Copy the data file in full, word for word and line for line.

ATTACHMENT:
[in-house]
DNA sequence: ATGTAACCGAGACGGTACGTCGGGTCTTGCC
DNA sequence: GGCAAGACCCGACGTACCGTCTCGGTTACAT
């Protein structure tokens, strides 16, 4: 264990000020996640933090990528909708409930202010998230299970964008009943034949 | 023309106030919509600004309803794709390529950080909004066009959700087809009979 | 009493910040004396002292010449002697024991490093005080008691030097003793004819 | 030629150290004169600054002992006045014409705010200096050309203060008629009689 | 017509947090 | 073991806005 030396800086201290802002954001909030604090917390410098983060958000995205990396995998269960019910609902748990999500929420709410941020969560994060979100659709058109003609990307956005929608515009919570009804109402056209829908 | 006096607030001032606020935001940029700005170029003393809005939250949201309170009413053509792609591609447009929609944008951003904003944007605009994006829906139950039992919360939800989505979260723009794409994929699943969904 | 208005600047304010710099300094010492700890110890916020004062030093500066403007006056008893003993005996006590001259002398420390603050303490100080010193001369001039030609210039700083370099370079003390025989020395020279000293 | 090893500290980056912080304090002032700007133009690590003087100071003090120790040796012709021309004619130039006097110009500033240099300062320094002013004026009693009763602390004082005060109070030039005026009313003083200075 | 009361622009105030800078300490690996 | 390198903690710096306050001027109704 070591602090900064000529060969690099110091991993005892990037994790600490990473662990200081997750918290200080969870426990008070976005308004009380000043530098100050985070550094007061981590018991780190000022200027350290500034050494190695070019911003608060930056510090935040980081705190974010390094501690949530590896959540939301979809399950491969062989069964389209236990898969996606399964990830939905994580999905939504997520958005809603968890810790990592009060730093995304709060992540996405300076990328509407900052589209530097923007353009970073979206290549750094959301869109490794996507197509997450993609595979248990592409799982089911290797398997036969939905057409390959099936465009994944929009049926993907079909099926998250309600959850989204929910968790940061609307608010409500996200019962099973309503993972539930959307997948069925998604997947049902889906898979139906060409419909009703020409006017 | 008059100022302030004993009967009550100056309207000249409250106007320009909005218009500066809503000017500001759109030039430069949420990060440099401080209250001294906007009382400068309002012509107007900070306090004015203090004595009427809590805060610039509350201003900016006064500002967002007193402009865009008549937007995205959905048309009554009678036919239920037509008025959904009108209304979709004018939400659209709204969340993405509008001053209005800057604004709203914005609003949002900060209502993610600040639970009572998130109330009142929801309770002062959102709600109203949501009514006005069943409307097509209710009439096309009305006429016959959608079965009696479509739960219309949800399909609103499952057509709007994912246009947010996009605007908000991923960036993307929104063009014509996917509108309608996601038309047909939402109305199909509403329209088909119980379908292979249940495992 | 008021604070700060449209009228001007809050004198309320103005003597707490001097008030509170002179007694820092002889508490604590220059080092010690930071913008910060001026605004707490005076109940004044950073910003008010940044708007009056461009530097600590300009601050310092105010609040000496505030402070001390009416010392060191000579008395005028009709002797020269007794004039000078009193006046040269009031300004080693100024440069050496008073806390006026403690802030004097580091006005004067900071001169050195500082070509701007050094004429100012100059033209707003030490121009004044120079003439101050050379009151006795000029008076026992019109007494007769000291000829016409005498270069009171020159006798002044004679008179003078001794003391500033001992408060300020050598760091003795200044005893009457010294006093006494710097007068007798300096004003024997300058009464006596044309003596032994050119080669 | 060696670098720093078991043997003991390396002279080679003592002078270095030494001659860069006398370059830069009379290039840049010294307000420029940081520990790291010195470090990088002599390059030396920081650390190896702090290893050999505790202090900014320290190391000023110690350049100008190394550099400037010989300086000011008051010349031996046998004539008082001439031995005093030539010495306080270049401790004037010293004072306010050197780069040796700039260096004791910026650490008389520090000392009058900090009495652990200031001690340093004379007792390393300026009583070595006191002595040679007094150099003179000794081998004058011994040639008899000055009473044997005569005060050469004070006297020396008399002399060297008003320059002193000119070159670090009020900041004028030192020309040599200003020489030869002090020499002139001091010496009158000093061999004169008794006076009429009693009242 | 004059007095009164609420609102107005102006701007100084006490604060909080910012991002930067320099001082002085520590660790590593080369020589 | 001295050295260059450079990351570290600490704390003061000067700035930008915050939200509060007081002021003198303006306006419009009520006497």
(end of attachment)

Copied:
[in-house]
DNA sequence: ATGTAACCGAGACGGTACGTCGGGTCTTGCC
DNA sequence: GGCAAGACCCGACGTACCGTCTCGGTTACAT
């Protein structure tokens, strides 16, 4: 264990000020996640933090990528909708409930202010998230299970964008009943034949 | 023309106030919509600004309803794709390529950080909004066009959700087809009979 | 009493910040004396002292010449002697024991490093005080008691030097003793004819 | 030629150290004169600054002992006045014409705010200096050309203060008629009689 | 017509947090 | 073991806005 030396800086201290802002954001909030604090917390410098983060958000995205990396995998269960019910609902748990999500929420709410941020969560994060979100659709058109003609990307956005929608515009919570009804109402056209829908 | 006096607030001032606020935001940029700005170029003393809005939250949201309170009413053509792609591609447009929609944008951003904003944007605009994006829906139950039992919360939800989505979260723009794409994929699943969904 | 208005600047304010710099300094010492700890110890916020004062030093500066403007006056008893003993005996006590001259002398420390603050303490100080010193001369001039030609210039700083370099370079003390025989020395020279000293 | 090893500290980056912080304090002032700007133009690590003087100071003090120790040796012709021309004619130039006097110009500033240099300062320094002013004026009693009763602390004082005060109070030039005026009313003083200075 | 009361622009105030800078300490690996 | 390198903690710096306050001027109704 070591602090900064000529060969690099110091991993005892990037994790600490990473662990200081997750918290200080969870426990008070976005308004009380000043530098100050985070550094007061981590018991780190000022200027350290500034050494190695070019911003608060930056510090935040980081705190974010390094501690949530590896959540939301979809399950491969062989069964389209236990898969996606399964990830939905994580999905939504997520958005809603968890810790990592009060730093995304709060992540996405300076990328509407900052589209530097923007353009970073979206290549750094959301869109490794996507197509997450993609595979248990592409799982089911290797398997036969939905057409390959099936465009994944929009049926993907079909099926998250309600959850989204929910968790940061609307608010409500996200019962099973309503993972539930959307997948069925998604997947049902889906898979139906060409419909009703020409006017 | 008059100022302030004993009967009550100056309207000249409250106007320009909005218009500066809503000017500001759109030039430069949420990060440099401080209250001294906007009382400068309002012509107007900070306090004015203090004595009427809590805060610039509350201003900016006064500002967002007193402009865009008549937007995205959905048309009554009678036919239920037509008025959904009108209304979709004018939400659209709204969340993405509008001053209005800057604004709203914005609003949002900060209502993610600040639970009572998130109330009142929801309770002062959102709600109203949501009514006005069943409307097509209710009439096309009305006429016959959608079965009696479509739960219309949800399909609103499952057509709007994912246009947010996009605007908000991923960036993307929104063009014509996917509108309608996601038309047909939402109305199909509403329209088909119980379908292979249940495992 | 008021604070700060449209009228001007809050004198309320103005003597707490001097008030509170002179007694820092002889508490604590220059080092010690930071913008910060001026605004707490005076109940004044950073910003008010940044708007009056461009530097600590300009601050310092105010609040000496505030402070001390009416010392060191000579008395005028009709002797020269007794004039000078009193006046040269009031300004080693100024440069050496008073806390006026403690802030004097580091006005004067900071001169050195500082070509701007050094004429100012100059033209707003030490121009004044120079003439101050050379009151006795000029008076026992019109007494007769000291000829016409005498270069009171020159006798002044004679008179003078001794003391500033001992408060300020050598760091003795200044005893009457010294006093006494710097007068007798300096004003024997300058009464006596044309003596032994050119080669 | 060696670098720093078991043997003991390396002279080679003592002078270095030494001659860069006398370059830069009379290039840049010294307000420029940081520990790291010195470090990088002599390059030396920081650390190896702090290893050999505790202090900014320290190391000023110690350049100008190394550099400037010989300086000011008051010349031996046998004539008082001439031995005093030539010495306080270049401790004037010293004072306010050197780069040796700039260096004791910026650490008389520090000392009058900090009495652990200031001690340093004379007792390393300026009583070595006191002595040679007094150099003179000794081998004058011994040639008899000055009473044997005569005060050469004070006297020396008399002399060297008003320059002193000119070159670090009020900041004028030192020309040599200003020489030869002090020499002139001091010496009158000093061999004169008794006076009429009693009242 | 004059007095009164609420609102107005102006701007100084006490604060909080910012991002930067320099001082002085520590660790590593080369020589 | 001295050295260059450079990351570290600490704390003061000067700035930008915050939200509060007081002021003198303006306006419009009520006497």